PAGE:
MACHETES, CHICKENS, AND BIKE CHECKS
Barra de Potosi is a small Mexican fishing village tucked into a nook where an expansive lagoon meets the Pacific Ocean. As with any area dependent on the commerce generated by fishing, there have been years of financial struggle for the people who live there. The Red Cross rebuilt the village after a Tsunami all but wiped it out in 1985. Since then, the community has proven resilient against international developers, global warming, pollution and many other threats to their way of life.
While cars and trucks are seen on the narrow dirt roads of the village, the majority of Barra de Potosi's residents prefer bikes as a vehicle. Surprisingly, in a place where there is so much need, and people have so little, there is no bike theft. Bikes are hardly ever locked up and, instead, are amicably shared – practices that have developed organically into a bike co-op of sorts. These rides are not chosen by discipline, size or fit, only for the purpose of getting where you need to go. It is common to see adults commuting on children's bikes and kids pedalling by on frames so big for them that they cannot sit on the seats. Most impressive are the customizations that are designed by purpose. Plastic milk crates are commonly attached for carrying supplies and wares, drop bars are turned upright for a more 'comfortable' ride and homemade holsters attach machetes to the frame (or donkey).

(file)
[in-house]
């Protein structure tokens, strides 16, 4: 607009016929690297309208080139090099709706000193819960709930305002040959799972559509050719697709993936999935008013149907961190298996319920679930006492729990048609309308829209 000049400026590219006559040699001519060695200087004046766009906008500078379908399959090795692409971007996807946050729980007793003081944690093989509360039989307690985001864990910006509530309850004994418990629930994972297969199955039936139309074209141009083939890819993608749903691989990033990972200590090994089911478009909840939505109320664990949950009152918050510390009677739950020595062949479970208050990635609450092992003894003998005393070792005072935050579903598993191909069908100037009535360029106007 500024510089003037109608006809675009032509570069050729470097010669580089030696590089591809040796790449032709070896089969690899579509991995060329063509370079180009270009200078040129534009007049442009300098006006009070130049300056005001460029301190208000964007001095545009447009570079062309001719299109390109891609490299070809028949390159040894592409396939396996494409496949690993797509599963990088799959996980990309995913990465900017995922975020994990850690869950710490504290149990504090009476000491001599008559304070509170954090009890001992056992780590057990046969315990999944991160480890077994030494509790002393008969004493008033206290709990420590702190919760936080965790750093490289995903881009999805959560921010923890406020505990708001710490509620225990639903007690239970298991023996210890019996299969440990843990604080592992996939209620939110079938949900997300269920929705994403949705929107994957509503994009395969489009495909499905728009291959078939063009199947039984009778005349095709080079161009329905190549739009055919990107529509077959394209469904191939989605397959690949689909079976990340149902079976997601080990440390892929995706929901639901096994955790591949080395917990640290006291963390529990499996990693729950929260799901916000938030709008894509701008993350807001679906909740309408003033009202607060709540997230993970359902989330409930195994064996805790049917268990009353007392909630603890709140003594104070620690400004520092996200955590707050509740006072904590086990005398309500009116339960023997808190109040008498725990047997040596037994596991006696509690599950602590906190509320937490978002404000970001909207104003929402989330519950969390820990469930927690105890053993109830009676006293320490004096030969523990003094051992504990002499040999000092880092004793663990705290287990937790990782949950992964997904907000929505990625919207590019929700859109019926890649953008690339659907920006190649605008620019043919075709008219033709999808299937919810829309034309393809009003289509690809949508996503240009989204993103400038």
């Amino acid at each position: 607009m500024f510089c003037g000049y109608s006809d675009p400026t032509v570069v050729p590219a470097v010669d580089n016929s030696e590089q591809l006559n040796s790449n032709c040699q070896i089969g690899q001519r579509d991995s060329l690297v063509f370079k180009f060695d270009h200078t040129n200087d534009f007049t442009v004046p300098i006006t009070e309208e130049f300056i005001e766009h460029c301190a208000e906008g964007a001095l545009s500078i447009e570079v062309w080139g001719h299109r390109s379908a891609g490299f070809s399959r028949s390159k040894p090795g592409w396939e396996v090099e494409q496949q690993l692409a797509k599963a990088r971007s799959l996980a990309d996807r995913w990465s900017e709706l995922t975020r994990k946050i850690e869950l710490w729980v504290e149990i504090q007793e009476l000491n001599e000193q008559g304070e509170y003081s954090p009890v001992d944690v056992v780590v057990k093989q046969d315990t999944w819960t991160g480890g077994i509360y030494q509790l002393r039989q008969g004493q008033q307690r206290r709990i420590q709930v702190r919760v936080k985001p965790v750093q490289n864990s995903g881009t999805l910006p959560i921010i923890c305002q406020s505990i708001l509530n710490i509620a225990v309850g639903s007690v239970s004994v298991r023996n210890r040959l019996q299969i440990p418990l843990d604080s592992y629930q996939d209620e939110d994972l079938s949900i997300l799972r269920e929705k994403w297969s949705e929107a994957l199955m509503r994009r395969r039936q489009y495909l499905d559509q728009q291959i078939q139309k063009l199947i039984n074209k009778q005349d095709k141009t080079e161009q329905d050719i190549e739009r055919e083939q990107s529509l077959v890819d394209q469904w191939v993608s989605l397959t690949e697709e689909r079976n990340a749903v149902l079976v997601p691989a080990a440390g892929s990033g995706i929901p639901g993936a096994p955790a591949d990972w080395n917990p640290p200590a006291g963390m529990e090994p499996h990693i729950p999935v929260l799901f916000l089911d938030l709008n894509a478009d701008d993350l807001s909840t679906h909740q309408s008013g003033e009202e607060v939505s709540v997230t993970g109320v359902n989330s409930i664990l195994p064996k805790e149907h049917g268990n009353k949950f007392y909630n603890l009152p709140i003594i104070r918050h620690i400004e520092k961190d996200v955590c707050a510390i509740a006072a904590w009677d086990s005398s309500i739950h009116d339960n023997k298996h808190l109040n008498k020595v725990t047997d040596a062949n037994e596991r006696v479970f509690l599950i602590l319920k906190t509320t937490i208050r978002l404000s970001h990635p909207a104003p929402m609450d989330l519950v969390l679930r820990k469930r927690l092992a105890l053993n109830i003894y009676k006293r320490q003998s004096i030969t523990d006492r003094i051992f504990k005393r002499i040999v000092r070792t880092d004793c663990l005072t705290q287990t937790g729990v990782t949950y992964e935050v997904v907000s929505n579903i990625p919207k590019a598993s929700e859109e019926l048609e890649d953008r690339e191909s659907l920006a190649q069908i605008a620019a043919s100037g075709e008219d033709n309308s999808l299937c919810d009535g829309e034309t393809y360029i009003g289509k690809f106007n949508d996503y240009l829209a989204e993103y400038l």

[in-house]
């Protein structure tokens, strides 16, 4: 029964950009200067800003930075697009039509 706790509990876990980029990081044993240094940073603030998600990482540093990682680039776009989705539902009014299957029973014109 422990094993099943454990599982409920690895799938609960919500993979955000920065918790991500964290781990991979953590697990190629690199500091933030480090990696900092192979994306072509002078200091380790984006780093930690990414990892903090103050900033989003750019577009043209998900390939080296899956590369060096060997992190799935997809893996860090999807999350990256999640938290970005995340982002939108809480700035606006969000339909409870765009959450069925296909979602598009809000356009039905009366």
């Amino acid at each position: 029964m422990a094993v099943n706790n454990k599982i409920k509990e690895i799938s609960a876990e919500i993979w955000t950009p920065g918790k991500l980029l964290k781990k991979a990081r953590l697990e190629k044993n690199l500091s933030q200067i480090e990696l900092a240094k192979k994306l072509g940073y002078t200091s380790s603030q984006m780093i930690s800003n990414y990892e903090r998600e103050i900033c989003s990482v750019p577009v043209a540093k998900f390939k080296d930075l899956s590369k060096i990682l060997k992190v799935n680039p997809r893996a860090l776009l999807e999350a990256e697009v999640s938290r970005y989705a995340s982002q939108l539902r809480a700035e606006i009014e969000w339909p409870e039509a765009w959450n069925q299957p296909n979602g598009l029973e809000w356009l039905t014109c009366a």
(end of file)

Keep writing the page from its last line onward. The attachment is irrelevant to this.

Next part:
In this modern-day meets rural village where hydro is hijacked to power televisions inside homes constructed with palm fronds, bikes are used for their most simplified intention; transportation. More than anything else, riding builds their community. Greetings are regularly exchanged as people commute to work, drop their children off at school and run errands. It takes only a day or two of being a part of this kind of gridlock traffic before you feel like one of the locals and an extension of their society; it takes even less time to be humbled by this village's appreciation for the simplicity of bikes.